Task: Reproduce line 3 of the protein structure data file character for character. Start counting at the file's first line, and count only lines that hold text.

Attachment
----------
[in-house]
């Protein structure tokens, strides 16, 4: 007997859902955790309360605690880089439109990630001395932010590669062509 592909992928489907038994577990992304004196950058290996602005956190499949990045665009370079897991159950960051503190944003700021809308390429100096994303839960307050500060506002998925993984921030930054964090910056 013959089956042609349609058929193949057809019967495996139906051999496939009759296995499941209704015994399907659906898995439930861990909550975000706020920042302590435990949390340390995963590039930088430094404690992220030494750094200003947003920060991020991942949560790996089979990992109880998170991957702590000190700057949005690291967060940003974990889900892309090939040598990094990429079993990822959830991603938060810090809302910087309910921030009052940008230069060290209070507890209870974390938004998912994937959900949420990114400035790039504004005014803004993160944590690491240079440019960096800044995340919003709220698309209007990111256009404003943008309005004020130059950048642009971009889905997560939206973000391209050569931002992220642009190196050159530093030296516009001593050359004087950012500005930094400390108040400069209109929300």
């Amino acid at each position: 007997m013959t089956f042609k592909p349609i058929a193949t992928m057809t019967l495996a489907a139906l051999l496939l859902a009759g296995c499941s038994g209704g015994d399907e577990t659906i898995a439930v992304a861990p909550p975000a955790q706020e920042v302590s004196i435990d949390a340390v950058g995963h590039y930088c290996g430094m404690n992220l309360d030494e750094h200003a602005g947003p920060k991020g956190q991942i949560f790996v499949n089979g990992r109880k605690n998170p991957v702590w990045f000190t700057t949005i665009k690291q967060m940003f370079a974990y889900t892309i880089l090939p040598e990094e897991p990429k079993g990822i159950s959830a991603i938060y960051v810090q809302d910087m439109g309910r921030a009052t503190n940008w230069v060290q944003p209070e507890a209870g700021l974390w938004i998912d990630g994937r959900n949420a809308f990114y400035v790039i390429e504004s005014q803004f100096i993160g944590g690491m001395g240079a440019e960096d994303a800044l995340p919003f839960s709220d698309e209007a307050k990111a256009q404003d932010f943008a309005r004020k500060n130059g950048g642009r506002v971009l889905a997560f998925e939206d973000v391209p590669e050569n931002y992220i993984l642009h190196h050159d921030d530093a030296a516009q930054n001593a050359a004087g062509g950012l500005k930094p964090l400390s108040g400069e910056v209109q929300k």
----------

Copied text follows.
């Amino acid at each position: 007997m013959t089956f042609k592909p349609i058929a193949t992928m057809t019967l495996a489907a139906l051999l496939l859902a009759g296995c499941s038994g209704g015994d399907e577990t659906i898995a439930v992304a861990p909550p975000a955790q706020e920042v302590s004196i435990d949390a340390v950058g995963h590039y930088c290996g430094m404690n992220l309360d030494e750094h200003a602005g947003p920060k991020g956190q991942i949560f790996v499949n089979g990992r109880k605690n998170p991957v702590w990045f000190t700057t949005i665009k690291q967060m940003f370079a974990y889900t892309i880089l090939p040598e990094e897991p990429k079993g990822i159950s959830a991603i938060y960051v810090q809302d910087m439109g309910r921030a009052t503190n940008w230069v060290q944003p209070e507890a209870g700021l974390w938004i998912d990630g994937r959900n949420a809308f990114y400035v790039i390429e504004s005014q803004f100096i993160g944590g690491m001395g240079a440019e960096d994303a800044l995340p919003f839960s709220d698309e209007a307050k990111a256009q404003d932010f943008a309005r004020k500060n130059g950048g642009r506002v971009l889905a997560f998925e939206d973000v391209p590669e050569n931002y992220i993984l642009h190196h050159d921030d530093a030296a516009q930054n001593a050359a004087g062509g950012l500005k930094p964090l400390s108040g400069e910056v209109q929300k």